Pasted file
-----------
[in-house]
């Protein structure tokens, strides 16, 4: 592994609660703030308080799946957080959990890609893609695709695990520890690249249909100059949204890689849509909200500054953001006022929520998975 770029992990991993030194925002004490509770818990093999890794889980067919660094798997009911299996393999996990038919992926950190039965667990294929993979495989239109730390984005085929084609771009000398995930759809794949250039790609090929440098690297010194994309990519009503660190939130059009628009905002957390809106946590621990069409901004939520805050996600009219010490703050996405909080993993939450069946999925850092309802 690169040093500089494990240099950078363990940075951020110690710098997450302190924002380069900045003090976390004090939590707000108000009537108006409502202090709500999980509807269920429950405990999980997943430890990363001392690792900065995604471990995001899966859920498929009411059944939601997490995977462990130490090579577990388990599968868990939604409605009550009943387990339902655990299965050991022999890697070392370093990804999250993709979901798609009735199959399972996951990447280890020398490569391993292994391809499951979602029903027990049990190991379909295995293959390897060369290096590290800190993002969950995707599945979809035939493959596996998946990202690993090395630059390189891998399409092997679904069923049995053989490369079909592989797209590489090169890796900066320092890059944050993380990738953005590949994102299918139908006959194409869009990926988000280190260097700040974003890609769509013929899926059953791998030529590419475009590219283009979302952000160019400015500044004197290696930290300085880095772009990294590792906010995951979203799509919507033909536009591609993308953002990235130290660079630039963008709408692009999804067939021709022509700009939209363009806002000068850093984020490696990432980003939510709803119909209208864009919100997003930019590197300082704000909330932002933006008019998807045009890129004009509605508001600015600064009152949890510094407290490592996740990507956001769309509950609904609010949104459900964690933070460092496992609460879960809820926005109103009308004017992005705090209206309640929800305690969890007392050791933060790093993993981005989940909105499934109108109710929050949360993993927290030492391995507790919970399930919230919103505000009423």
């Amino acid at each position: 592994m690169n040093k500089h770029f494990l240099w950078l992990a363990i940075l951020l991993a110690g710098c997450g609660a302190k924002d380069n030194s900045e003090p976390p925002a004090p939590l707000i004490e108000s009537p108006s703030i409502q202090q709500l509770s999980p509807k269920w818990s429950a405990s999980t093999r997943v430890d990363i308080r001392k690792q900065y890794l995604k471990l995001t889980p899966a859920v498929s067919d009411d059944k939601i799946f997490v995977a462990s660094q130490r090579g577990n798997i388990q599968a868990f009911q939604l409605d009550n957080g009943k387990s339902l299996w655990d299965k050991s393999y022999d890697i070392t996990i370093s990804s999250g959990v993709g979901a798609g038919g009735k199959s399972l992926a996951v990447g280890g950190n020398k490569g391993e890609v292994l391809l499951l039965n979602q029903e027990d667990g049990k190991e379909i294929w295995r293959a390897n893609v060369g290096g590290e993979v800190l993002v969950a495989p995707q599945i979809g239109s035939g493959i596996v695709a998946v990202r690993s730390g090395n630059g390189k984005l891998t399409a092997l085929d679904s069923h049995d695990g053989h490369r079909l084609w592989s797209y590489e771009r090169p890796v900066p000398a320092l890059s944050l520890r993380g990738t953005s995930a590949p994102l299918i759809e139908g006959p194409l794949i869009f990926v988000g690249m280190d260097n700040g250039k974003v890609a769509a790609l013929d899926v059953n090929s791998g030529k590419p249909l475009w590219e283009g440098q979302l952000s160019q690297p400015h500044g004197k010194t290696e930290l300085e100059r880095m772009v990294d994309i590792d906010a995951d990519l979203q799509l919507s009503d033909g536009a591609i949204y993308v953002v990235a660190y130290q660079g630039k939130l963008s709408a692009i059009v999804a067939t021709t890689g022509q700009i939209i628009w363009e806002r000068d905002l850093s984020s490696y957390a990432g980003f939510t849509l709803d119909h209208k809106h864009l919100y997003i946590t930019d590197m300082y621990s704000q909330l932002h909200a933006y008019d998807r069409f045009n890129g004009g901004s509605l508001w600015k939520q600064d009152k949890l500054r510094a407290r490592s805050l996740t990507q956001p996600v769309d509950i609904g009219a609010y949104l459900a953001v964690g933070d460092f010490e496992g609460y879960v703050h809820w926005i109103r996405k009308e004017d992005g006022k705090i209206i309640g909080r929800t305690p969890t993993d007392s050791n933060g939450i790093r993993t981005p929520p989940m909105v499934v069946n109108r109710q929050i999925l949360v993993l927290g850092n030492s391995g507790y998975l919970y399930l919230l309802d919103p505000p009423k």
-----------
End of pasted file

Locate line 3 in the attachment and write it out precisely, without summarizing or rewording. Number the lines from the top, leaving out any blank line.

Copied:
């Amino acid at each position: 592994m690169n040093k500089h770029f494990l240099w950078l992990a363990i940075l951020l991993a110690g710098c997450g609660a302190k924002d380069n030194s900045e003090p976390p925002a004090p939590l707000i004490e108000s009537p108006s703030i409502q202090q709500l509770s999980p509807k269920w818990s429950a405990s999980t093999r997943v430890d990363i308080r001392k690792q900065y890794l995604k471990l995001t889980p899966a859920v498929s067919d009411d059944k939601i799946f997490v995977a462990s660094q130490r090579g577990n798997i388990q599968a868990f009911q939604l409605d009550n957080g009943k387990s339902l299996w655990d299965k050991s393999y022999d890697i070392t996990i370093s990804s999250g959990v993709g979901a798609g038919g009735k199959s399972l992926a996951v990447g280890g950190n020398k490569g391993e890609v292994l391809l499951l039965n979602q029903e027990d667990g049990k190991e379909i294929w295995r293959a390897n893609v060369g290096g590290e993979v800190l993002v969950a495989p995707q599945i979809g239109s035939g493959i596996v695709a998946v990202r690993s730390g090395n630059g390189k984005l891998t399409a092997l085929d679904s069923h049995d695990g053989h490369r079909l084609w592989s797209y590489e771009r090169p890796v900066p000398a320092l890059s944050l520890r993380g990738t953005s995930a590949p994102l299918i759809e139908g006959p194409l794949i869009f990926v988000g690249m280190d260097n700040g250039k974003v890609a769509a790609l013929d899926v059953n090929s791998g030529k590419p249909l475009w590219e283009g440098q979302l952000s160019q690297p400015h500044g004197k010194t290696e930290l300085e100059r880095m772009v990294d994309i590792d906010a995951d990519l979203q799509l919507s009503d033909g536009a591609i949204y993308v953002v990235a660190y130290q660079g630039k939130l963008s709408a692009i059009v999804a067939t021709t890689g022509q700009i939209i628009w363009e806002r000068d905002l850093s984020s490696y957390a990432g980003f939510t849509l709803d119909h209208k809106h864009l919100y997003i946590t930019d590197m300082y621990s704000q909330l932002h909200a933006y008019d998807r069409f045009n890129g004009g901004s509605l508001w600015k939520q600064d009152k949890l500054r510094a407290r490592s805050l996740t990507q956001p996600v769309d509950i609904g009219a609010y949104l459900a953001v964690g933070d460092f010490e496992g609460y879960v703050h809820w926005i109103r996405k009308e004017d992005g006022k705090i209206i309640g909080r929800t305690p969890t993993d007392s050791n933060g939450i790093r993993t981005p929520p989940m909105v499934v069946n109108r109710q929050i999925l949360v993993l927290g850092n030492s391995g507790y998975l919970y399930l919230l309802d919103p505000p009423k």